Have You Ever…


Had a song stuck in your head? I’m sure everyone has at some time or another.

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I love music, all music. I love listening to it, singing with it, humming to it, drumming my fingers to it! My daughter says that everything reminds me of a song. She’s constantly asking me to “stop”.

Some times after watching a video, hearing a song or even just hearing the tune of a song it happens! For no apparent reason. It doesn’t even have to be your a favorite either! One song get’s stuck. 

It happens to me a lot! Remembering a few…  watching the clip of Pink’s “Glitter in the Air” 2010 Emmy performance stuck in my head for days! A friend said to me as I was walking out the door once “Hey Tammy, No hair in my hairbrush”! Well that caused a 4 day run of the Veggie Tale song by that name! I love Veggie Tales but come on 4 DAYS!

I’ve tried playing other songs over and over again. Then I get up from the computer and the original” stuck” song pops back into my head.

I thought I’d “Google” “why?” this happens! Did you know that there have been “official” studies on this very topic. Aren’t you glad we have researchers working on this very important topic! ha!

One of the studies was actually done here locally to me at the University of Cincinnati.

That study was by James J. Kellaris. Hisresearch seeks to identify characteristics of music that make them memorable. His preliminary work points in three directions he believes play a role:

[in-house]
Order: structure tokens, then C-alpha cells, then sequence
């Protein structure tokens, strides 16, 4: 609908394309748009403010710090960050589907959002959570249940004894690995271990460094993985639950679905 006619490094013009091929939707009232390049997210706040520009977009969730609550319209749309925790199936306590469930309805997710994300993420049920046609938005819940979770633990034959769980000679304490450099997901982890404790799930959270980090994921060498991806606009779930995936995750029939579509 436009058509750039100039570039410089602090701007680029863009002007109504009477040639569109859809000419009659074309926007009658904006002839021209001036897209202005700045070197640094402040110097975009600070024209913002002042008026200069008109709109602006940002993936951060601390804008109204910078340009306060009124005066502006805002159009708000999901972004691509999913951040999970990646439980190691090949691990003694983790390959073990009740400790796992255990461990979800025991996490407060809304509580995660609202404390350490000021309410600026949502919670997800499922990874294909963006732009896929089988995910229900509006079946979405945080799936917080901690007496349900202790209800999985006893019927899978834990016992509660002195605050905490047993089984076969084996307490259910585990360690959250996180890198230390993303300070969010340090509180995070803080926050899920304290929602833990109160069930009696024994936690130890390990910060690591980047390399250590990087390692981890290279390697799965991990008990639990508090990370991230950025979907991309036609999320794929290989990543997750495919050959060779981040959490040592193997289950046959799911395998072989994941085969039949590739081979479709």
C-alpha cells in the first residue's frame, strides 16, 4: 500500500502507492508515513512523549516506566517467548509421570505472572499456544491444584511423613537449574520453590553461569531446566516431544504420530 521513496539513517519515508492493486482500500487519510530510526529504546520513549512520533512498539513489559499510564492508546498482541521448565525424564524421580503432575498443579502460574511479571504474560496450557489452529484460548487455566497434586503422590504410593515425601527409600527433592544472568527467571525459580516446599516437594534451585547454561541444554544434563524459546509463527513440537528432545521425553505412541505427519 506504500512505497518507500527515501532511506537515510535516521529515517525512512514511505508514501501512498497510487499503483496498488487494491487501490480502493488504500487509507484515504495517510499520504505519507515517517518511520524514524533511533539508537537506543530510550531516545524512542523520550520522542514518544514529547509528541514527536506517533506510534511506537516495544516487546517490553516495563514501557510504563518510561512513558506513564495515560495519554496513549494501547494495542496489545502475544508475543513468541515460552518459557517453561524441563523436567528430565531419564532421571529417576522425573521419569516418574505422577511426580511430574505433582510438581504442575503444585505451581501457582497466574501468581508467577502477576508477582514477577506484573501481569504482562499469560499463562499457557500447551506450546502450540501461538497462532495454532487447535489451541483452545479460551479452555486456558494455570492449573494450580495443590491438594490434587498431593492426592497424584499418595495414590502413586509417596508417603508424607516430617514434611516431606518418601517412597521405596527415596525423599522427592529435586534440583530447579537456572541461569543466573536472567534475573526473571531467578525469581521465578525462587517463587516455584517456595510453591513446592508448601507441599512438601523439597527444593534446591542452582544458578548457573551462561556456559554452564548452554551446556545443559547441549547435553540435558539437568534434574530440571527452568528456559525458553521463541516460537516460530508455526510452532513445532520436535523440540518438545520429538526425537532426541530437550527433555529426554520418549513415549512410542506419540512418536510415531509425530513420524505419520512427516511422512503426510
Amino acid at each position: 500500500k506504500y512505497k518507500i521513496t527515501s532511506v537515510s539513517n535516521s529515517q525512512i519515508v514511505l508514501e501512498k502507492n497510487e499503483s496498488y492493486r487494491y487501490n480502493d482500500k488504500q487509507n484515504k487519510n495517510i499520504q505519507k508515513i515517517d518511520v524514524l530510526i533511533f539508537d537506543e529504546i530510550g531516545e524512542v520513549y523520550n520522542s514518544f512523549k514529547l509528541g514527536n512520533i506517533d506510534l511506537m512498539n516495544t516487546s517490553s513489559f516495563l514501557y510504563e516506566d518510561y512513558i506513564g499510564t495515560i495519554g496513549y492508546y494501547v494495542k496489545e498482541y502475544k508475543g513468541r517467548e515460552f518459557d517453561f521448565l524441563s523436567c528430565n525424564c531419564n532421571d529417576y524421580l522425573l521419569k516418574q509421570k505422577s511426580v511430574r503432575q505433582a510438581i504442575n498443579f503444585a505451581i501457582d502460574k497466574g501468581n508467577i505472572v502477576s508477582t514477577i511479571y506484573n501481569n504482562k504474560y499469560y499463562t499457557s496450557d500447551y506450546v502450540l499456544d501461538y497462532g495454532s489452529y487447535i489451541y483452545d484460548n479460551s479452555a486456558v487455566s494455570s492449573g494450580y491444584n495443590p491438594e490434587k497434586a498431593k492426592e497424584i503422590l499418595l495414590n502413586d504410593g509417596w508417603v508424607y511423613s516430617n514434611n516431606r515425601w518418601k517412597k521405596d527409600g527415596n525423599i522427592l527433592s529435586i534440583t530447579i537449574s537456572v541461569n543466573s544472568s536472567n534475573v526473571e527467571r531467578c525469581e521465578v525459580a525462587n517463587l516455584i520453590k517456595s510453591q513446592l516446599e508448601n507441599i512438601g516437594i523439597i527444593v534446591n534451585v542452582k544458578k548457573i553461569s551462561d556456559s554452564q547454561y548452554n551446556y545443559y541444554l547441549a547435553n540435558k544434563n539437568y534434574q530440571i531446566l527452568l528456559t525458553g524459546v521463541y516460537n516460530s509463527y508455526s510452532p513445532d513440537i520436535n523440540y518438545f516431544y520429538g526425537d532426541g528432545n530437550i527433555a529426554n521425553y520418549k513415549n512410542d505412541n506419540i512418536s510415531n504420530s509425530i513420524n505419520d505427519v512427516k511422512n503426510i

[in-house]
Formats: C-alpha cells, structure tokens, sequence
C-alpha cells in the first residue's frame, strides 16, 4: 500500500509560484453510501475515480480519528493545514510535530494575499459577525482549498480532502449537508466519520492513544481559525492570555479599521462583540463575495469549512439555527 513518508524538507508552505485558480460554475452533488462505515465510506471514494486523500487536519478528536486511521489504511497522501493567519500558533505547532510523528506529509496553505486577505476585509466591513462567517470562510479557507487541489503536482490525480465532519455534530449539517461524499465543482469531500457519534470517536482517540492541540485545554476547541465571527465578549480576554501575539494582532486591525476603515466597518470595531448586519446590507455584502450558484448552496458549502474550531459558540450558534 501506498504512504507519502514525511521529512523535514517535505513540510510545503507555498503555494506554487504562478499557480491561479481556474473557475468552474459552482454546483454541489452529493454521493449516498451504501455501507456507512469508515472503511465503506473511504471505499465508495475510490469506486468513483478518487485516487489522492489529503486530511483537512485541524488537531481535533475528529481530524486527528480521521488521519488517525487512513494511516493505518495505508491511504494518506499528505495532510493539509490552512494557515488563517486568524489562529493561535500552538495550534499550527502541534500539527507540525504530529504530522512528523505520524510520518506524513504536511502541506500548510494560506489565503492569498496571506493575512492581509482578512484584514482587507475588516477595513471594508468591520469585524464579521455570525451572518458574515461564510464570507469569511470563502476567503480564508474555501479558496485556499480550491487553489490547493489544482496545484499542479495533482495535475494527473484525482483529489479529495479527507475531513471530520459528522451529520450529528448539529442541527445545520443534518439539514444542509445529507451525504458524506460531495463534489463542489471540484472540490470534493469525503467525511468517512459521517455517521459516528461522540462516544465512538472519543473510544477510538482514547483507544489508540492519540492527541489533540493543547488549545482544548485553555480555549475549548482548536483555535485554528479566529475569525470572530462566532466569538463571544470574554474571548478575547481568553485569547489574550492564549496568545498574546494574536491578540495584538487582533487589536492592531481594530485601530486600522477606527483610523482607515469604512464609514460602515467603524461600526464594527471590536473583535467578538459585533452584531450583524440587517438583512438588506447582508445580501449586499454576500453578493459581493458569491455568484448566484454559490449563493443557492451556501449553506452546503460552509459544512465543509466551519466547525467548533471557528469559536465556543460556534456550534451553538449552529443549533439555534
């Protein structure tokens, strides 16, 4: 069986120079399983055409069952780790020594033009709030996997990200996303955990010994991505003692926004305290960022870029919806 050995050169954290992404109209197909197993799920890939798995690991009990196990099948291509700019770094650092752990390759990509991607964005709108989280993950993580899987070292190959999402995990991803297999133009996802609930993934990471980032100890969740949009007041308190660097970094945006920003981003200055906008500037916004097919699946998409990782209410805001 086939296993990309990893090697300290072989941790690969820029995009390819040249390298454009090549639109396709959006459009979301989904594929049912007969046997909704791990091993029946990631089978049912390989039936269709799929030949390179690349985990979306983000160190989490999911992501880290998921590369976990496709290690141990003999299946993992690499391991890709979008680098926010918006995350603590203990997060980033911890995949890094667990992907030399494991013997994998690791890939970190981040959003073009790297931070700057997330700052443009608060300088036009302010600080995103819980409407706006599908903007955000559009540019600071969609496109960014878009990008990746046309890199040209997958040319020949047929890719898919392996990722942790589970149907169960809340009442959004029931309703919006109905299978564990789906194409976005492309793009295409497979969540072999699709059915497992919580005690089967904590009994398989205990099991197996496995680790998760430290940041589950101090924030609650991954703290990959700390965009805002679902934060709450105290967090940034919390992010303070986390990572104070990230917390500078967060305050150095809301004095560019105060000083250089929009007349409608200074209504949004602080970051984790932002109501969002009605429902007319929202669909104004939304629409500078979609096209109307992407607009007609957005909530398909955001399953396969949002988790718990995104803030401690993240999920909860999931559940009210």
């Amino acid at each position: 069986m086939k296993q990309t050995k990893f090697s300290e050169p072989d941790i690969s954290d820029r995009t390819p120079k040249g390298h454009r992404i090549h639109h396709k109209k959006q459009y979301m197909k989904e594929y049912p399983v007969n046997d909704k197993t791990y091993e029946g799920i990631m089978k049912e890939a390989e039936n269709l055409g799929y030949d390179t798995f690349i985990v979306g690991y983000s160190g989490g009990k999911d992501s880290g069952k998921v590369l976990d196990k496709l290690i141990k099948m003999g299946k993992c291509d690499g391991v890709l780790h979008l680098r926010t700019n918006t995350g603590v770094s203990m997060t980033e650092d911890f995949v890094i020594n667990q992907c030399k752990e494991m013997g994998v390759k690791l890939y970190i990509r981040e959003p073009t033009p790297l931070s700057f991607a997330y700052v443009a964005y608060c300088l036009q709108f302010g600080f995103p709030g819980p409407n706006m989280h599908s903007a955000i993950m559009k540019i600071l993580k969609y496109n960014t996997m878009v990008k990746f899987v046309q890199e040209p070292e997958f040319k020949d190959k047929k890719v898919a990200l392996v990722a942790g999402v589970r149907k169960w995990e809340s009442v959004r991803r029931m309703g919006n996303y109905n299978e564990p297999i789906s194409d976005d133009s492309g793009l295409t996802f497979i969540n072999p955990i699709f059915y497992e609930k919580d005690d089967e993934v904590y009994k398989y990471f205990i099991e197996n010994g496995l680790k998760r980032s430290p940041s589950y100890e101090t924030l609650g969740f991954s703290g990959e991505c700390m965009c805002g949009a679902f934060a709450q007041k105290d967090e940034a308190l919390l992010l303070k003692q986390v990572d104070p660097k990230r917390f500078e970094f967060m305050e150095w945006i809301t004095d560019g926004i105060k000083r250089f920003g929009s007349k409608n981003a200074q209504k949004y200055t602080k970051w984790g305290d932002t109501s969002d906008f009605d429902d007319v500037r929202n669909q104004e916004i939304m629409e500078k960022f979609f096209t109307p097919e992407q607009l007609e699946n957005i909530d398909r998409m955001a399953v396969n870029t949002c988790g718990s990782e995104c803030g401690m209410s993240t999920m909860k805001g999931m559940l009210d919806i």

• Repetition: One theme song that respondents reported as getting stuck in their heads often was “Mission: Impossible.” Kellaris was not surprised. “A repeated phrase, motif or sequence might be suggestive of the very act of repetition itself, such that the brain echoes the pattern automatically as the musical information is processed,” he says.
  • Musical simplicity: Simpler songs appear more likely to make your brain itch. Anyone who has ever had the misfortune of getting Barney’s “I Love You, You Love Me” song stuck can attest to that. Generally, children’s songs are more prone to getting stuck than classical music, Kellaris says.
  • Incongruity: When a song does something unexpected, it can also spark a cognitive itch. Examples include the irregular time signatures of Dave Brubeck’s “Take Five” or the song “America” from West Side Story. Unpredictable melodic patterns or an unexpectedly articulated individual note can have the same impact.

    (Taken from University of Cincinnati news article by: Carey Hoffman)

Well, I know you will sleep easier tonight knowing this all important information….I know I will! hehe!
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